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After four years of working for a national lawn care company, Jack Deland believes he knows everything about keeping a lawn green. He's also pretty sure about what it would take to make green stuff grow in his wallet if he could start his own lawn care business. He's already saved what little "seed" money he needs to get started. And customers are eager to hire him.
There's just one problem troubling Jack as he sits in his lawyer's office: Jack once signed a contract with his former employer that now forbids him from working in a competing lawn care business.
Who would sign such an agreement? Jack is no different from many people encumbered by a non-compete agreement after leaving a job. Actually, most companies don't have any difficulty with getting their employees to sign these agreements. It often happens at a time when leaving the company is the furthest thing from an employee's mind, such as during the hiring stage or as part of an annual review when the employee is getting a pay raise.
What do these agreements do? A typical non-compete agreement forbids an employee from working in a competing business after leaving the company. The agreement usually specifies a period of time after the employee leaves, and a geographic area in which the employee must refrain from competing. It may include other limitations. Jack's agreement prohibits him from working in any competing lawn care business within a 100-mile radius of his former employer's office for a period of one year.
I signed one of these, what happens if I ignore it? First, you may create ill will between you and your former employer. Depending on the type of business you are in, you may need to be on good terms. Your employer may even be a prospective client if, for example, you work as a consultant.
More seriously, the employer could file a lawsuit against you leaving you liable for money damages, attorney fees and court costs if you lose the suit. Your employer could also get an injunction from the court ordering you to stop competing immediately. In that case, the injunction could actually forbid you from competing for a longer period than your original agreement with the employer. And the worst time to learn that your employer is serious about your non-compete agreement is after you have invested time and money in starting a business.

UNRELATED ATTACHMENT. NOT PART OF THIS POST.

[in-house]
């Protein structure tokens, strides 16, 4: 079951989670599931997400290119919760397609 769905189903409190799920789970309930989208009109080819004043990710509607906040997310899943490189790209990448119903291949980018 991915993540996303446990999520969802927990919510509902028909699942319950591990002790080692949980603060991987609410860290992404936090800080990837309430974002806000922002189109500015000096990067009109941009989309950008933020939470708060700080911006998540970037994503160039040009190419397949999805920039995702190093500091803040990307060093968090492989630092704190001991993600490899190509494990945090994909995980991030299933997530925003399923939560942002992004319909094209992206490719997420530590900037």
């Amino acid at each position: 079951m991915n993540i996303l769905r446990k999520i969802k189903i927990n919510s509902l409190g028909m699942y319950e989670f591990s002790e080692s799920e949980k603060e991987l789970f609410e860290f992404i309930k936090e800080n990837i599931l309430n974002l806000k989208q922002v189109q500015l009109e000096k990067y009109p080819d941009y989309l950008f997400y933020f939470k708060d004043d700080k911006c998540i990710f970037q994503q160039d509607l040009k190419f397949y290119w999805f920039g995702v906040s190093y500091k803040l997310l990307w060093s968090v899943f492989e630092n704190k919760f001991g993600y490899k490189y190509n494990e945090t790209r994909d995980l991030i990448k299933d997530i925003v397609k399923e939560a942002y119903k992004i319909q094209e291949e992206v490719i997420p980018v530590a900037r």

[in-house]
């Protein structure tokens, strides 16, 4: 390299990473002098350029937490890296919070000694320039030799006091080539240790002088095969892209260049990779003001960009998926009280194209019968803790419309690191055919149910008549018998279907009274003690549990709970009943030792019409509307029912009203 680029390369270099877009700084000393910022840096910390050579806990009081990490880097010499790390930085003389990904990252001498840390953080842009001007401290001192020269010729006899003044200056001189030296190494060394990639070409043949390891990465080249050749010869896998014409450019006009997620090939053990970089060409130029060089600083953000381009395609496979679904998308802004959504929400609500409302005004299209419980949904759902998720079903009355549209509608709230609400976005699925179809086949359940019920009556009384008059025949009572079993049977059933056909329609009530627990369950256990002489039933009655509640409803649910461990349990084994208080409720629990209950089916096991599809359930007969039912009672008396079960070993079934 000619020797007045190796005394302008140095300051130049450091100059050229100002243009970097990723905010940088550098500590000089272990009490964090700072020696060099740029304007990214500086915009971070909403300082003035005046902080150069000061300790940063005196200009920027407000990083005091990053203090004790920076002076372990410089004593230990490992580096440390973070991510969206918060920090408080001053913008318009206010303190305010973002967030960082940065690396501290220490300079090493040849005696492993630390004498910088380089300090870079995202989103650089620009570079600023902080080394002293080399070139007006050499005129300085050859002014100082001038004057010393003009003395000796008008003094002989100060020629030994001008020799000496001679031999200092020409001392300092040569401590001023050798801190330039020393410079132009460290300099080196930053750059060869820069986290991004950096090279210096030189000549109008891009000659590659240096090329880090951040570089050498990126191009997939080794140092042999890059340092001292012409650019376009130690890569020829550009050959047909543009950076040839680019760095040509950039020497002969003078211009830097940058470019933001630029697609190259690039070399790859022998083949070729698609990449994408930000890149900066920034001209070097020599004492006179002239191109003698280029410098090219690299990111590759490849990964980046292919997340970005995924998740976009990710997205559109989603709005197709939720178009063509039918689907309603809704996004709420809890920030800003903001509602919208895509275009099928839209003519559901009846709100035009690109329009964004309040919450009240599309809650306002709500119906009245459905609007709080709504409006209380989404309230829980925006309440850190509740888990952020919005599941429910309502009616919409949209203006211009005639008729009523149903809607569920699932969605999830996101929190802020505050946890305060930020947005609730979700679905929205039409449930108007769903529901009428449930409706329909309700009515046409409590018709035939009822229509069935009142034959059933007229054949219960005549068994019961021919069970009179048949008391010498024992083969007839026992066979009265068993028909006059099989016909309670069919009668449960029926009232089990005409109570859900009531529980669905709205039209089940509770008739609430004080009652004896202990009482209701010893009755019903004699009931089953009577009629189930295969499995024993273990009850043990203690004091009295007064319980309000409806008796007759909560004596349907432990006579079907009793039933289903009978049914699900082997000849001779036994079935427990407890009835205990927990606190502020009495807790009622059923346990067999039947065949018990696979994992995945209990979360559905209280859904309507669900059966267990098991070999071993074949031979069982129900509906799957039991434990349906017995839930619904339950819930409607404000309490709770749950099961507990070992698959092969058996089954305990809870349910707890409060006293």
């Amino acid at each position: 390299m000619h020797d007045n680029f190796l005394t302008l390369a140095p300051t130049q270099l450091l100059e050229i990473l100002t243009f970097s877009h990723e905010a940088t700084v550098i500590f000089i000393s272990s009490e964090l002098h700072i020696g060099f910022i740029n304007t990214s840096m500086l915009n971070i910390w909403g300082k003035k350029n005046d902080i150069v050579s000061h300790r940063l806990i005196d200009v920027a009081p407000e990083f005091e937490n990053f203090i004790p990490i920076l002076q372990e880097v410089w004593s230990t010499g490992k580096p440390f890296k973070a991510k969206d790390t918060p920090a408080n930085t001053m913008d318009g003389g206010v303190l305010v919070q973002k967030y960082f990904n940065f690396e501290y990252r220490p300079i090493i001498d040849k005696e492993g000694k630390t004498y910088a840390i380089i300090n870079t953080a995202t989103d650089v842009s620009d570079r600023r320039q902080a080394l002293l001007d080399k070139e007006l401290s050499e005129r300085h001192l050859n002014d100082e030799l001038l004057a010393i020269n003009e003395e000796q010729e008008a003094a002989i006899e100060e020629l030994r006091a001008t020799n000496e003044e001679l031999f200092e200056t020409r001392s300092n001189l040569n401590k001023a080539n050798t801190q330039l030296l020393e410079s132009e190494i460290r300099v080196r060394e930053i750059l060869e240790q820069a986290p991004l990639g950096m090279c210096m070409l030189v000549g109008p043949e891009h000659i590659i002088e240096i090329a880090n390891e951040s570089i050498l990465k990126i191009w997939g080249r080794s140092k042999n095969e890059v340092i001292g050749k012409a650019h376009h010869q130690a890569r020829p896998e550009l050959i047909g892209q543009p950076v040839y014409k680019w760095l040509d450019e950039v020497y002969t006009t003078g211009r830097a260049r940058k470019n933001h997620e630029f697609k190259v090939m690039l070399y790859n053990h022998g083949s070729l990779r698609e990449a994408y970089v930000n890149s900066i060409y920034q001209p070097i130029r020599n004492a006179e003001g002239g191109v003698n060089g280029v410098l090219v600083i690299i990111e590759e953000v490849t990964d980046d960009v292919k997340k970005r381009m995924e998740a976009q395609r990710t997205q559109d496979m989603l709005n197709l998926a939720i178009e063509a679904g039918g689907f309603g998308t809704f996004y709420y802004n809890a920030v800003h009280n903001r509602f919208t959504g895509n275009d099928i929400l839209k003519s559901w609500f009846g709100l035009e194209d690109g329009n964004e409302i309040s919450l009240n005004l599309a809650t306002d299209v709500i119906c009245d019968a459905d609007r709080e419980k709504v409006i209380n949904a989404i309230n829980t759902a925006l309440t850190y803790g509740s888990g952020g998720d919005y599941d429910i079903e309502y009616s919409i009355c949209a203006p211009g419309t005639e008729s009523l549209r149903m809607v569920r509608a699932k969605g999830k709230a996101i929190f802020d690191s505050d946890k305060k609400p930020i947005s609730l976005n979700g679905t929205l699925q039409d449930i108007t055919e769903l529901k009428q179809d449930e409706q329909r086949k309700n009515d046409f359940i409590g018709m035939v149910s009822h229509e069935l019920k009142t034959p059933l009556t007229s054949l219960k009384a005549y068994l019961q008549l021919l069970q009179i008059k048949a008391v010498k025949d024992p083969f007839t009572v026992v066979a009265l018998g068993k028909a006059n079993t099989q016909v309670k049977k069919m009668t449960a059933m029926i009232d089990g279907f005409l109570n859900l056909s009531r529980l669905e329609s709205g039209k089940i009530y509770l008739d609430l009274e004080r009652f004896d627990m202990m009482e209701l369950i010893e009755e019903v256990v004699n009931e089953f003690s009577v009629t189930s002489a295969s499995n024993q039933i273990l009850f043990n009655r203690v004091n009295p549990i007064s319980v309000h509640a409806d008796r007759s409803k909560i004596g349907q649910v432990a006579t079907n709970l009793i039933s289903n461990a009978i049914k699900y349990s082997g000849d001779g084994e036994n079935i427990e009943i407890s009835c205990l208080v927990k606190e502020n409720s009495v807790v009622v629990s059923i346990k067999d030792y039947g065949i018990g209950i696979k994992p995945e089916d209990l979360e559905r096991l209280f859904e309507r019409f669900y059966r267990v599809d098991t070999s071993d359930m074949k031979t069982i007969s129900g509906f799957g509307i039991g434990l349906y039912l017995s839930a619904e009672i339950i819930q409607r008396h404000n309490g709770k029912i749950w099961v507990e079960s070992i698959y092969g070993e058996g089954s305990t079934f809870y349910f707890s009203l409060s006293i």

So what can I do? Read the agreement carefully. You may find you can "live with it" by:
In Jack's case, these options won't help. Starting his lawn care company will put him in direct competition with his former employer, his customer base is within a proscribed area, and he can't afford to wait until the agreement expires. If you're in a similar situation, you may still be able to do something about it.
Because non-compete agreements restrict a person's ability to earn a living, many states have taken steps to discourage them. Several state legislatures, including Florida, have recently changed their laws to make it more difficult to enforce the agreements. Courts have also been known to void, or to re-write the terms of, unreasonable ones. Thus, depending on the laws and court decisions in your state, it may be easier to challenge a non-compete agreement than your average contract. Here are some arguments that may work:
If you believe that your non-compete agreement will hurt your attempts to start a business, consulting an attorney with employment law experience in your state can be a good idea. Your attorney can tell you if these arguments are valid in your state and may suggest other arguments. He or she may also be able to help you void the agreement or to negotiate new terms that you can live with. Remember that a consultation costs much less than defending a lawsuit.
Given the high costs associated with going to court, most companies actually prefer a workable compromise to an all-out court battle. The key is to achieve that compromise before your employer finds out about competitive activities from a third party--such as a customer you've taken away--and calls in its own lawyers.
This discussion has focused on helping people to understand, and possibly to change, non-compete agreements they may have signed with a former employer. As a business owner, however, you may be interested in requesting such agreements from your own employees or in making sure the ones you use are air-tight. If so, information on non-compete agreements in the Business Owner's Toolkit can help you.
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